A dynamic water balance model is created to examine the effects of different water conservation policies and recycled water use on water demand and supply in a region faced with water shortages and significant population growth, the Las Vegas Valley (LVV). The model, developed using system dynamics approach, includes an unusual component of the water system, return flow credits, where credits are accrued for returning treated wastewater to the water supply source. In LVV, Lake Mead serves as, both the drinking water source and the receiving body for treated wastewater. LVV has a consumptive use allocation from Lake Mead but return flow credits allow the water agency to pull out additional water equal to the amount returned as treated wastewater. This backdrop results in a scenario in which conservation may cause a decline in the available water supply. Current water use in LVV is 945 lpcd (250 gpcd), which the water agency aims to reduce to 752 lpcd (199 gpcd) by 2035, mainly through water conservation. Different conservation policies focused on indoor and outdoor water use, along with different population growth scenarios, are modeled for their effects on the water demand and supply. Major contribution of this study is in highlighting the importance of outdoor water conservation and the effectiveness of reducing population growth rate in addressing the future water shortages. The water agency target to decrease consumption, if met completely through outdoor conservation, coupled with lower population growth rate, can potentially satisfy the Valley's water demands through 2035.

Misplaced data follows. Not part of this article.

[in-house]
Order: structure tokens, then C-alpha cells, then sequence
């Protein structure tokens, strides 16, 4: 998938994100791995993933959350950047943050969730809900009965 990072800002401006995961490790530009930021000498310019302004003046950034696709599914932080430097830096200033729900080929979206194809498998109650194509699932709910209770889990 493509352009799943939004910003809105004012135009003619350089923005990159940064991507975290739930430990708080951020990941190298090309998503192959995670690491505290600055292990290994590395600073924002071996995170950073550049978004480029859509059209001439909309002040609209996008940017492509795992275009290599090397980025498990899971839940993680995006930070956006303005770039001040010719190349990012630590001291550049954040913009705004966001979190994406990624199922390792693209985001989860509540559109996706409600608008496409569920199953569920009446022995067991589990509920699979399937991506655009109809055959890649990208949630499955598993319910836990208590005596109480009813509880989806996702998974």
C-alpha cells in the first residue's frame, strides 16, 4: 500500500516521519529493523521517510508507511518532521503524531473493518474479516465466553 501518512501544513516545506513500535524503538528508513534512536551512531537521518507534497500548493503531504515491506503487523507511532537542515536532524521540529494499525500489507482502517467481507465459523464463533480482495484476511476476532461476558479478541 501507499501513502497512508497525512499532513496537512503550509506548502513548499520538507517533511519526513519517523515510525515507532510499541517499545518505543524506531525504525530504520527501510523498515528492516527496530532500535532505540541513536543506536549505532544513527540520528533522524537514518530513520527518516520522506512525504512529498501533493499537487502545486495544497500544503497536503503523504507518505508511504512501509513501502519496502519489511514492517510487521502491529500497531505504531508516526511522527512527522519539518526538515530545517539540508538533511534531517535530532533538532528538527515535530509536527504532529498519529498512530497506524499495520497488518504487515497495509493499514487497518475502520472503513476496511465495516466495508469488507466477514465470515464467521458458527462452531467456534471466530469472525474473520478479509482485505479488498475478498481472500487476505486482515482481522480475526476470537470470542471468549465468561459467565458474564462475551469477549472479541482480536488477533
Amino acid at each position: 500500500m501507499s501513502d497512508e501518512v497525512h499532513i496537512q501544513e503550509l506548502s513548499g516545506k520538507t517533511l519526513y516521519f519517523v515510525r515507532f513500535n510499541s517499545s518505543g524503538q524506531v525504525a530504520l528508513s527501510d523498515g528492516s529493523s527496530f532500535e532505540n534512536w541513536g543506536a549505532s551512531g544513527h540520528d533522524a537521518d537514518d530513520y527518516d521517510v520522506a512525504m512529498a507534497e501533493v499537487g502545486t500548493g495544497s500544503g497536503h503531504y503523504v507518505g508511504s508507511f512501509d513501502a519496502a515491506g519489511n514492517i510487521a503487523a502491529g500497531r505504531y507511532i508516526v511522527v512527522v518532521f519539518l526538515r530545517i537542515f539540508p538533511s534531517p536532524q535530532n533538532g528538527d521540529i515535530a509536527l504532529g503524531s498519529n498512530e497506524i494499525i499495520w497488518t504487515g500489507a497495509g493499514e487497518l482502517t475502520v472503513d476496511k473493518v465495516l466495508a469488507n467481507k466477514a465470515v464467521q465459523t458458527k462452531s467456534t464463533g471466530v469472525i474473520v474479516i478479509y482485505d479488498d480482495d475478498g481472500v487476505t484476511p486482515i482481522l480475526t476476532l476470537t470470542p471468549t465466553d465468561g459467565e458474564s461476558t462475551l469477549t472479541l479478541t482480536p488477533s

Directory of Open Access Journals (Sweden)